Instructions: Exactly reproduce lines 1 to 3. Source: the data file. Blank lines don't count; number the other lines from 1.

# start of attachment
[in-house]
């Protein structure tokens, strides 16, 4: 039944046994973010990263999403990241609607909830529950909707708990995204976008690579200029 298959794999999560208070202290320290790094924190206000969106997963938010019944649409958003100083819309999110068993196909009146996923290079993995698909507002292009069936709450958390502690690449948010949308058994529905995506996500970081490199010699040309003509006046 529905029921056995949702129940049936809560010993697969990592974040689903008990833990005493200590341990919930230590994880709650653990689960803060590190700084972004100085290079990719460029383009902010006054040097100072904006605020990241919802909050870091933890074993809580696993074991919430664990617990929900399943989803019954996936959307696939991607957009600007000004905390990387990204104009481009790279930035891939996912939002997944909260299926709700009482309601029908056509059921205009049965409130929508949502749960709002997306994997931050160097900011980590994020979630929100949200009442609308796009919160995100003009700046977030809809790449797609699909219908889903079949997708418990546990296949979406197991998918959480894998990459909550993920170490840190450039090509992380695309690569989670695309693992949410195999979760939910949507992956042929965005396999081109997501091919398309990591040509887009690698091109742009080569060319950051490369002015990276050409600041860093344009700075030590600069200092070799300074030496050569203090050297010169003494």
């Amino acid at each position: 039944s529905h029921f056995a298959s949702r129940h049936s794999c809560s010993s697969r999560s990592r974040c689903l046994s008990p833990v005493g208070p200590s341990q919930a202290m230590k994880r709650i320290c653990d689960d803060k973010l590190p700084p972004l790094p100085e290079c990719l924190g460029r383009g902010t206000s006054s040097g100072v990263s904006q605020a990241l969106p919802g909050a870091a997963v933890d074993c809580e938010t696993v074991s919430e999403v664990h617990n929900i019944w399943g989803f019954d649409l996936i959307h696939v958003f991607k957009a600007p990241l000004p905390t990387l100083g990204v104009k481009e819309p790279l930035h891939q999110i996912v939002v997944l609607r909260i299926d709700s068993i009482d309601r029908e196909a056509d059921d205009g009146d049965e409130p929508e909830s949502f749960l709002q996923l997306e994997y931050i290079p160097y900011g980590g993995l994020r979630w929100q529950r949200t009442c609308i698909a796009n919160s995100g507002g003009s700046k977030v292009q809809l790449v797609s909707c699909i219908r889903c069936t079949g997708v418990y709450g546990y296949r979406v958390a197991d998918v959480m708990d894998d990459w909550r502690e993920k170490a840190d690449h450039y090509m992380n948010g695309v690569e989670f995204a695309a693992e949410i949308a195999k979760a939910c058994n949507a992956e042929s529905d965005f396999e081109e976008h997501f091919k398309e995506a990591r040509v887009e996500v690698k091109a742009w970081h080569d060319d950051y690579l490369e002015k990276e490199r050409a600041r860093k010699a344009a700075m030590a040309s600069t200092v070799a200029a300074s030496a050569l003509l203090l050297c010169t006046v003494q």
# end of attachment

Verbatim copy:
[in-house]
């Protein structure tokens, strides 16, 4: 039944046994973010990263999403990241609607909830529950909707708990995204976008690579200029 298959794999999560208070202290320290790094924190206000969106997963938010019944649409958003100083819309999110068993196909009146996923290079993995698909507002292009069936709450958390502690690449948010949308058994529905995506996500970081490199010699040309003509006046 529905029921056995949702129940049936809560010993697969990592974040689903008990833990005493200590341990919930230590994880709650653990689960803060590190700084972004100085290079990719460029383009902010006054040097100072904006605020990241919802909050870091933890074993809580696993074991919430664990617990929900399943989803019954996936959307696939991607957009600007000004905390990387990204104009481009790279930035891939996912939002997944909260299926709700009482309601029908056509059921205009049965409130929508949502749960709002997306994997931050160097900011980590994020979630929100949200009442609308796009919160995100003009700046977030809809790449797609699909219908889903079949997708418990546990296949979406197991998918959480894998990459909550993920170490840190450039090509992380695309690569989670695309693992949410195999979760939910949507992956042929965005396999081109997501091919398309990591040509887009690698091109742009080569060319950051490369002015990276050409600041860093344009700075030590600069200092070799300074030496050569203090050297010169003494």
């Amino acid at each position: 039944s529905h029921f056995a298959s949702r129940h049936s794999c809560s010993s697969r999560s990592r974040c689903l046994s008990p833990v005493g208070p200590s341990q919930a202290m230590k994880r709650i320290c653990d689960d803060k973010l590190p700084p972004l790094p100085e290079c990719l924190g460029r383009g902010t206000s006054s040097g100072v990263s904006q605020a990241l969106p919802g909050a870091a997963v933890d074993c809580e938010t696993v074991s919430e999403v664990h617990n929900i019944w399943g989803f019954d649409l996936i959307h696939v958003f991607k957009a600007p990241l000004p905390t990387l100083g990204v104009k481009e819309p790279l930035h891939q999110i996912v939002v997944l609607r909260i299926d709700s068993i009482d309601r029908e196909a056509d059921d205009g009146d049965e409130p929508e909830s949502f749960l709002q996923l997306e994997y931050i290079p160097y900011g980590g993995l994020r979630w929100q529950r949200t009442c609308i698909a796009n919160s995100g507002g003009s700046k977030v292009q809809l790449v797609s909707c699909i219908r889903c069936t079949g997708v418990y709450g546990y296949r979406v958390a197991d998918v959480m708990d894998d990459w909550r502690e993920k170490a840190d690449h450039y090509m992380n948010g695309v690569e989670f995204a695309a693992e949410i949308a195999k979760a939910c058994n949507a992956e042929s529905d965005f396999e081109e976008h997501f091919k398309e995506a990591r040509v887009e996500v690698k091109a742009w970081h080569d060319d950051y690579l490369e002015k990276e490199r050409a600041r860093k010699a344009a700075m030590a040309s600069t200092v070799a200029a300074s030496a050569l003509l203090l050297c010169t006046v003494q």